Gloria Lothrop dies at 80; historian studied roles of women in American West

Gloria Lothrop studied cookbooks, letters and other artifacts to uncover the roles of women in American West

Gloria Ricci Lothrop, a California historian who studied domestic crafts, cookbooks, letters, tombstones and other artifacts to uncover the roles women played in the development of the American West, died Feb. 2 in Arcadia. She was 80.

Lothrop had chronic obstructive pulmonary disease and pneumonia, said her friend, Cecilia Rasmussen, a former Times staff writer.

A former high school teacher and longtime Pasadena resident, Lothrop spent most of her career teaching at Cal Poly Pomona and Cal State Northridge, where she became the first W.P. Whitsett Professor of California History in 1994. She held that post until her retirement in 2004.

When she began her research in the 1970s, she discovered that the topic of women in the Old West was territory few scholars had explored. The textbook she used at Cal Poly during that period, for instance, devoted only two and a half of its more than 1,000 pages to notable women — and they were largely "shady ladies" and other outlaws.

"Many of the early Western historians were male writers," Lothrop, who later co-wrote one of the first books to survey the contributions of women to the westward movement, told The Times in 1987. "They wrote about what they knew and what they considered important from their frame of reference. They went to the most accessible records, using treaties of war, business records, court proceedings and legislative proceedings," accounts that rendered women virtually invisible.

Lothrop turned to other sources, combing attics for items like cookbooks and mementos tucked into old family Bibles. Some valuable material, including women's diaries and letters, had been buried in collections indexed under a man's name.

"She had an eye for what is common now but was unusual then, which was using cultural artifacts" to tell women's history, said Joan M. Jensen, who collaborated with Lothrop on the book "California Women: A History" (1987).

"Our professors told us there was no women's history because there were no sources," said Jensen, professor emeritus at New Mexico State University. "We knew there were sources. … We put together something that hadn't been done before."

One reason women's lives were overlooked was that some women pretended to be men. Among those Lothrop wrote about was Willie Matthews, who worked for months as a cowboy on the westward trail until someone discovered she was not a man. The same was true of Charlie Pankhurst, whose masquerade enabled her to work as a stagecoach driver. Lothrop also discovered Mary Miller, who captained steamboats on the Mississippi River, and Mary O'Keefe, a homesteader who herded cattle.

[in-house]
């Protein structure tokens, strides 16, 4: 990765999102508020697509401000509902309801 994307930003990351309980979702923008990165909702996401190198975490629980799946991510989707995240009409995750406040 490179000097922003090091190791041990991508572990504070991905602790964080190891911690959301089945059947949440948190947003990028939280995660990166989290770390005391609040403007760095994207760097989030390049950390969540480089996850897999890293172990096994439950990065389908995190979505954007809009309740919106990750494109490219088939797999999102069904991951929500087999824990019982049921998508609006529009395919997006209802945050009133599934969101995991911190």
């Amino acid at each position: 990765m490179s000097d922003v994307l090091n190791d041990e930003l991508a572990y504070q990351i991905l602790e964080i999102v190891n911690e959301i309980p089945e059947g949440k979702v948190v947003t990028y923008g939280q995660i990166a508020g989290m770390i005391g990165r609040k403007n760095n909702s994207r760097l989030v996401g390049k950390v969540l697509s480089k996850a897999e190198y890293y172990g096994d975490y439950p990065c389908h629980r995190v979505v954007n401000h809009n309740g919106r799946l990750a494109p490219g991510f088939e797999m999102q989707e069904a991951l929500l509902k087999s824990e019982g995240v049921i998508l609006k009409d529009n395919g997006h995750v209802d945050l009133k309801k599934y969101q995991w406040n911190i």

Lothrop's ancestry led to another deep interest: the history of Italian Americans in the West. In the late 1990s she spearheaded an effort to preserve a shrine built near downtown Los Angeles in the early 1900s by Mother Francis Xavier Cabrini, the first U.S. citizen to be declared a saint by the Catholic Church. She also studied Italian Americans' land ownership in downtown L.A. and was involved in efforts to save the Italian Hall at Olvera Street.

"She invested a lot in Los Angeles history. She had a strong preservationist tone to her interests," said Tom Andrews, special collections research historian at Azusa Pacific University.

Lothrop was born in Los Angeles on Dec. 30, 1934, to parents from Tuscany. Leo Ricci, a bookkeeper, received U.S. citizenship in the 1920s, while his wife, Maria, was in the process of becoming naturalized when World War II began.

Although only 7 when America declared war, Lothrop retained vivid memories of how Italian Americans were treated by the government and later spoke and wrote about their experiences in Los Angeles.

"We were visited every two weeks for 10 months" by FBI agents, Lothrop recalled in The Times in 1995. Her mother, an outspoken columnist for an Italian-language newspaper, was placed on a list of "enemy aliens" along with some 400,000 Italian noncitizens nationwide. "My mother was guilty of being acerbic, witty, critical," Lothrop said.

Lothrop earned a bachelor's degree in 1956 and a master's in 1963 from Immaculate Heart College. At USC, where she received a doctorate in history in 1970, she studied under Doyce Nunis Jr., a leading early California historian with whom she wrote "A Guide to the History of California" (1989).

When she joined Cal Poly in 1970, she was the first woman on its history faculty, according to professor emeritus Ralph Shaffer, who later chaired the department.

Lothrop, who was married at least twice, is survived by a brother, George Ricci.

elaine.woo@latimes.com

Twitter: @ewooLATimes

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